• Features numerous screen shots and illustrations
  • Provides a resource list at the end of every chapter, allowing readers to dig deeper
  • With the valuable information contained in this guide, libraries can reach their users and create connections that resonate with them.

Going Beyond Google Again

Devine, Jane and Francine Egger-Sider.  Going Beyond Google Again: Strategies for Using and Teaching the Invisible Web. Chicago: Neal-Schuman, 2014. 025.0425 Devin.  ISBN 978-1-55570-898-6

The Invisible Web, also known as the Deep Web, is a huge repository of underutilized resources that can be richly rewarding to searchers who make the effort to find them. Since Jane Devine and Francine Egger-Sider explored the educational potentials of this realm in Going Beyond Google: The Invisible Web in Learning and Teaching, the information world has grown even more complex, with more participants, more content, more formats, and more means of access. Demonstrating why teaching the Invisible Web should be a requirement for information literacy education in the 21st century, here the authors expand on the teaching foundation provided in the first book and persuasively argue that the Invisible Web is still relevant not only to student research but also to everyday life. Intended for anyone who conducts research on the web, including students, teachers, information professionals, and general users, their book:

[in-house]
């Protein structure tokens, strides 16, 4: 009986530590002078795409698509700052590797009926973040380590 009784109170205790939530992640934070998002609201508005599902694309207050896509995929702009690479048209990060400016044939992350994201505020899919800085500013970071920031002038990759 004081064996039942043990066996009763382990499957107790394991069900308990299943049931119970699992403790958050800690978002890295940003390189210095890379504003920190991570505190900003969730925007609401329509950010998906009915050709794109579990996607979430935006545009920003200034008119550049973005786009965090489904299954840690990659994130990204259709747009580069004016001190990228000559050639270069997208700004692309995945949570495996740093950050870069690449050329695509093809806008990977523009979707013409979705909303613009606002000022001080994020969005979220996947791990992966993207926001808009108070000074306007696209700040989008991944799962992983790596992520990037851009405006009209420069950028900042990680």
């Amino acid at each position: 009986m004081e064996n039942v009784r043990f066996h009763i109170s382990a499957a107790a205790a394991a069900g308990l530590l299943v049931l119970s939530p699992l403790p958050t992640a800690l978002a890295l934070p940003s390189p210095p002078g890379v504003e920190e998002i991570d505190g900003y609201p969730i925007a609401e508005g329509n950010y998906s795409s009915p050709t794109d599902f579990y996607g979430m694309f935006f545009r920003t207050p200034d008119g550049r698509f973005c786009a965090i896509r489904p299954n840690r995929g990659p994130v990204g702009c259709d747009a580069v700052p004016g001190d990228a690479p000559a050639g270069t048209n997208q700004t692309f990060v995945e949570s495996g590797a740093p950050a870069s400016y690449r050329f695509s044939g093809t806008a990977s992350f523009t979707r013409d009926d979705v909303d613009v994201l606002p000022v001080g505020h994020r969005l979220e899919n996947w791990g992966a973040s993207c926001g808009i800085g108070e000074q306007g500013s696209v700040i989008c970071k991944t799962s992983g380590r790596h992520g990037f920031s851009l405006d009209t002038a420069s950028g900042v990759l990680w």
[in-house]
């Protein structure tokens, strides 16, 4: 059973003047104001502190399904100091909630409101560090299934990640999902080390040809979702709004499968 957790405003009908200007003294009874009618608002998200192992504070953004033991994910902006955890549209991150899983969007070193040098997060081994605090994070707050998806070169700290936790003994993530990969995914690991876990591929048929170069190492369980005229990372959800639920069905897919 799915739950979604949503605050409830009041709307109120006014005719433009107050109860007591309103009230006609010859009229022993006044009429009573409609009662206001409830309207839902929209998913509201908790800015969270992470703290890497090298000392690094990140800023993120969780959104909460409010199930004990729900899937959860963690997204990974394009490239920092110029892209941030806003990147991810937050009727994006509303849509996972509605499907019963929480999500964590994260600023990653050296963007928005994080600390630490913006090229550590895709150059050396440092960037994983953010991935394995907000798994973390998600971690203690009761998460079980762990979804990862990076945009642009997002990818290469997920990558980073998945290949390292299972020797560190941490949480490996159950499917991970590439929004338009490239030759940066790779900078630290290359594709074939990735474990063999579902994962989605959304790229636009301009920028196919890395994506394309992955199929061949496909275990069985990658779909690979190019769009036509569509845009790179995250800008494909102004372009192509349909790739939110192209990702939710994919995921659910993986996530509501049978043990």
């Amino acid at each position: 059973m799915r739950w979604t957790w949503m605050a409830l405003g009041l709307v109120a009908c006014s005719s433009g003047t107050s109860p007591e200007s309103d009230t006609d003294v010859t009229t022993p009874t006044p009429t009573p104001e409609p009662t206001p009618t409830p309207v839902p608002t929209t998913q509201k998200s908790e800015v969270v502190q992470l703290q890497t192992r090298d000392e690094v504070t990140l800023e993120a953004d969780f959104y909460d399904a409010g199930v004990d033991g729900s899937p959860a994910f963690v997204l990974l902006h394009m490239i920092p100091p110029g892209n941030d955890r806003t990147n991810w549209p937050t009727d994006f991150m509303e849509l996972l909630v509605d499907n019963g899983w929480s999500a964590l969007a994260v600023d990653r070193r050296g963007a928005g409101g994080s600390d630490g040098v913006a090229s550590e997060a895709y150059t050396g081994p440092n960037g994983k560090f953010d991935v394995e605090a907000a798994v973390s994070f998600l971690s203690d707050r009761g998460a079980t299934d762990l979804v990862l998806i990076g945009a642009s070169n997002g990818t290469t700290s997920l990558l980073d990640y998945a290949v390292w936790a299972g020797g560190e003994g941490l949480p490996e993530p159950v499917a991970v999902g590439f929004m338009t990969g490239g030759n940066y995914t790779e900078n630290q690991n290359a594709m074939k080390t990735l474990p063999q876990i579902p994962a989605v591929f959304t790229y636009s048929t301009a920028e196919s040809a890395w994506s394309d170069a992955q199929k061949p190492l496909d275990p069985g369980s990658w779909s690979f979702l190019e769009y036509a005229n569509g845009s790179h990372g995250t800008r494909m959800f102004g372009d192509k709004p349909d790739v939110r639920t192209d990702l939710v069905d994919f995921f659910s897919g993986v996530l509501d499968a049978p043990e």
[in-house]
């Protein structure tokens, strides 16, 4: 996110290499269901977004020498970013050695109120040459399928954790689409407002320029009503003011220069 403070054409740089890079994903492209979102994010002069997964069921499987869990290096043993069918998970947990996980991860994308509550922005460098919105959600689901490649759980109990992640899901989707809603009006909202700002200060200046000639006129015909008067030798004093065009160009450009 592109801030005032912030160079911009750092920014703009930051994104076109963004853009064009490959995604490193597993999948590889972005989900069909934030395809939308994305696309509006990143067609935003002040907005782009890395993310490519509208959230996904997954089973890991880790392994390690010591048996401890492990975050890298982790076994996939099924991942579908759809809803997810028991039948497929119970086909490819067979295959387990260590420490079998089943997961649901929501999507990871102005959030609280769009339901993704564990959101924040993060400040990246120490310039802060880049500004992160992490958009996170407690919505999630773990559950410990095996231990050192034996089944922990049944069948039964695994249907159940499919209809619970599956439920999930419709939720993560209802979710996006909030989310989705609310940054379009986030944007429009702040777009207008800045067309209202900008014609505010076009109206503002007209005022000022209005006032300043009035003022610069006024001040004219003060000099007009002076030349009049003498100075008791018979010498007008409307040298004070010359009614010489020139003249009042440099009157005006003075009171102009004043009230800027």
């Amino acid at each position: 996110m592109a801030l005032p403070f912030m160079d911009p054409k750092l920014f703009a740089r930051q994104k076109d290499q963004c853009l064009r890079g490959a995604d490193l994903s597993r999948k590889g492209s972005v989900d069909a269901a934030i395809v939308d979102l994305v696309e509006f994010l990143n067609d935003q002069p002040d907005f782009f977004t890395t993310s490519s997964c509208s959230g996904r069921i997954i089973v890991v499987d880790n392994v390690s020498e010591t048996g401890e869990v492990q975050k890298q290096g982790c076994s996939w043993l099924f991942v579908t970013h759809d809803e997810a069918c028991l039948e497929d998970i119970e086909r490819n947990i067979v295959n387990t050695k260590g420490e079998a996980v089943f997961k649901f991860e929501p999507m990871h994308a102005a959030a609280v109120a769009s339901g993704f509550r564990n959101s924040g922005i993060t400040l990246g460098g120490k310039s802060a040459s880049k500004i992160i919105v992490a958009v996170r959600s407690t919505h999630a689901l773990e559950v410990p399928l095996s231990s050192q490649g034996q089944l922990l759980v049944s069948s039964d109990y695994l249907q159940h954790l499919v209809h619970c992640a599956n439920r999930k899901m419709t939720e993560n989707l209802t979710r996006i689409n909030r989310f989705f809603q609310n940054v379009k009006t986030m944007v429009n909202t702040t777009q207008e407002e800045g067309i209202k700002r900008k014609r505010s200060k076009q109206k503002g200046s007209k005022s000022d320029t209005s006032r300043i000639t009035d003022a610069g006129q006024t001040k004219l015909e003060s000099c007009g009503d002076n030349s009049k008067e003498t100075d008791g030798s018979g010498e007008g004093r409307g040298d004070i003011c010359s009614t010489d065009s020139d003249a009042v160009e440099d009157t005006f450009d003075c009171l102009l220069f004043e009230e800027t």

•    Defines the characteristics of the Invisible Web, both technologically and cognitively
•    Provides a literature review of students information-seeking habits, concentrating on recent research
•    Surveys the theory and practice of teaching the Invisible Web
•    Shows ways to transform students into  better researchers
•    Highlights teaching resources such as graphics, videos, and tutorials
•    Offers an assortment of tools, both public and proprietary, for trawling the Invisible Web